Bioheat® Fuel Health Benefits

October 2nd, 2012 | by: Steve Brenner

Bioheat® Fuel = Cleaner Air in Your Home

Bioheat® is making renewable energy a reality and our environment healthier. Laboratory and in-home testing have confirmed that Bioheat® fuel burns cleaner and keeps heating systems running longer than standard heating oil alone.

Tests showed that the use of Bioheat® in a standard home oil burner resulted in a substantial reduction in unburned hydrocarbons, carbon monoxide, and particulate matter compared to emissions from distillate fuels.

The EPA estimates that their top twelve air enforcement actions to reduce these pollutants will result in health benefits valued at up to $15 billion to include the reduction of the following:
• 680-1,700 premature deaths in people with heart or lung disease,
• 87,000 fewer days of missed work or school, and
• 12,000 fewer cases of exacerbated asthma.

Additionally, using Bioheat® helps reduce emissions of sulfur oxides and sulfates (major components of acid rain), which are a main cause in global warming.

What’s in Bioheat®?

Bioheat® is composed of at least 2% biodiesel (B2), which promotes better air quality because it produces lower emissions than petroleum diesel. The U.S. Department of Energy reports that greenhouse gas emissions for 100% biodiesel (B100) could be more than 52% lower than those from petroleum diesel.

Biodiesel is made from renewable resources, like soybeans, and biodegrades as quickly as sugar. Newly published research from the University of Idaho and U.S. Department of Agriculture shows that for every unit of fossil energy needed to produce biodiesel, the return is 5.54 units of renewable energy. This energy-in, energy-out ratio is called “energy balance” or “fossil energy ratio.” Unlike most fuels, biodiesel actually has a positive energy balance of 5.54 to 1.
To date biofuel is the only alternative fuel to have successfully completed the rigorous Health Effects Testing Requirements of the federal Clean Air Act Amendments.

The Clean Air Act.

In 1948, a thick cloud of air pollution loomed above the industrial town of Donora, Pennsylvania for five days, killing 20 people and causing illness in nearly half of the towns’ people. In 1952, over 3,000 people died in what became known as London’s “Killer Fog,” a smog so thick that buses could not run without guides walking ahead of them carrying lanterns.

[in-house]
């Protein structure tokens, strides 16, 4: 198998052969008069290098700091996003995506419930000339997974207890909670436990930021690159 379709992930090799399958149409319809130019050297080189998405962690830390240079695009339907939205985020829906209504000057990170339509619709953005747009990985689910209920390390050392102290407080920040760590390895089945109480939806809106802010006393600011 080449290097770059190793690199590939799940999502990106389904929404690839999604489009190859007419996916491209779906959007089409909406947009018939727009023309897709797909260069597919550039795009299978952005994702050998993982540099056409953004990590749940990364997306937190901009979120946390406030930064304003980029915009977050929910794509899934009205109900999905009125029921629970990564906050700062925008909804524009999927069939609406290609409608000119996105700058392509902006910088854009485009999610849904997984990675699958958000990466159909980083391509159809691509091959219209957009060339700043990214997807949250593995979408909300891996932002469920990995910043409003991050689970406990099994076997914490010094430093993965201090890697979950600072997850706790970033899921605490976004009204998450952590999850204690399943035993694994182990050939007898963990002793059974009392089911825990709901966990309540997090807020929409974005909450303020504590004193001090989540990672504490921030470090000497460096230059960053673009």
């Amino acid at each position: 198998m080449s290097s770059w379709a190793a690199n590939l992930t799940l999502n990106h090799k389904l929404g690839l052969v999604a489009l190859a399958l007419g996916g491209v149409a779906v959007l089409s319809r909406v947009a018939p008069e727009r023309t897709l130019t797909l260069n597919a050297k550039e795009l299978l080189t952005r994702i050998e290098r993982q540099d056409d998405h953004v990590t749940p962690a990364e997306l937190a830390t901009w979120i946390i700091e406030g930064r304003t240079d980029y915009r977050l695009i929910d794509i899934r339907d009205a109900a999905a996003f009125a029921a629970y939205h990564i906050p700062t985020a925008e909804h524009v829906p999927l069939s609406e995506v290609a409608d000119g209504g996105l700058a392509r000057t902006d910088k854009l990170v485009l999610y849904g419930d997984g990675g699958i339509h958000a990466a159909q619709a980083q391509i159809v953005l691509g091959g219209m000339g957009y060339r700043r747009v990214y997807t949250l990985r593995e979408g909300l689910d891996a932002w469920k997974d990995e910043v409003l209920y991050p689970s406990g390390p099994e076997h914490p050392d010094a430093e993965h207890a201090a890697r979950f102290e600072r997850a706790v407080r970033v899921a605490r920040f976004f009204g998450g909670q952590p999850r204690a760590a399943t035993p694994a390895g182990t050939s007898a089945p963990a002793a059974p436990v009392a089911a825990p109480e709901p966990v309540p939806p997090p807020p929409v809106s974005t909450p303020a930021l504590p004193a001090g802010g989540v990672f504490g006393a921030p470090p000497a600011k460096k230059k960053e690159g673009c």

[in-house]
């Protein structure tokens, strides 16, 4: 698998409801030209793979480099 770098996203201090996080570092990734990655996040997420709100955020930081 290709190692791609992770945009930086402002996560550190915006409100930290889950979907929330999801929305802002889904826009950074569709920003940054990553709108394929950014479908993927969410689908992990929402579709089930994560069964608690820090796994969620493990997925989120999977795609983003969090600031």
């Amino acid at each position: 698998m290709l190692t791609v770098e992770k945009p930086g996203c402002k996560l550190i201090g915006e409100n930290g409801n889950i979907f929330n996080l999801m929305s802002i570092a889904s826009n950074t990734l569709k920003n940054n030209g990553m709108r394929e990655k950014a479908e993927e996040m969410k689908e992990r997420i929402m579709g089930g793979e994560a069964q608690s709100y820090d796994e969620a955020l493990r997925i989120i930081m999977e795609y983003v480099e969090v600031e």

Events like these alerted us to the dangers that air pollution poses to public health. In 1970, Congress created the Environmental Protection Agency (EPA) and passed the Clean Air Act, giving the federal government authority to clean up air pollution in this country. It has helped change the way many of us work or do business, and even the way we live.
The EPA credits The Clean Air Act with reducing harmful air toxins by nearly 70 percent. Further, the EPA projects that the acts’ amendments will prevent over 230,000 early deaths in 2020.

Why 2% Biodiesel Matters.

On average, each of us breathes over 3,000 gallons of air each day—that’s a lot of demand for clean air. You could go days without food and hours without water, but you would last only a few minutes without air. You must have air to live and breathing polluted air can make you sick and even kill you. Air pollution can damage trees, crops, other plants, lakes, and animals. In addition to damaging the natural environment, air pollution also damages buildings, monuments, and statues.
If all oilheat was a 2% blend, as Bioheat® is, we would conserve burning 140 million gallons of oil annually as a country. Individually that translates into a typical oilheat household, using 800 gallons/year, could conserve 16 gallons of oil annually and the emissions that go with it.
2% biodiesel content is the beginning of the movement to increase that percentage to 5, 10 and even up to 20% to have even more impact in the future.
How Do We Know When the Air is Better?
A “public-friendly” way to assess the cleanliness of our air is by the “Air Quality Index” (AQI). The AQI tracks pollution for your area and is frequently reported by your local weather forecasters. The color codes, which range from green to red, correspond to specific pollution levels. The goal is to see a reduction in the number of Code Orange and Code Red air quality days.

Biodiesel production for diesel vehicles and home heating continues to be astonishingly energy-efficient. Americans can feel more confident than ever in biodiesel’s long-term sustainability to meet today’s energy needs and those of future generations.

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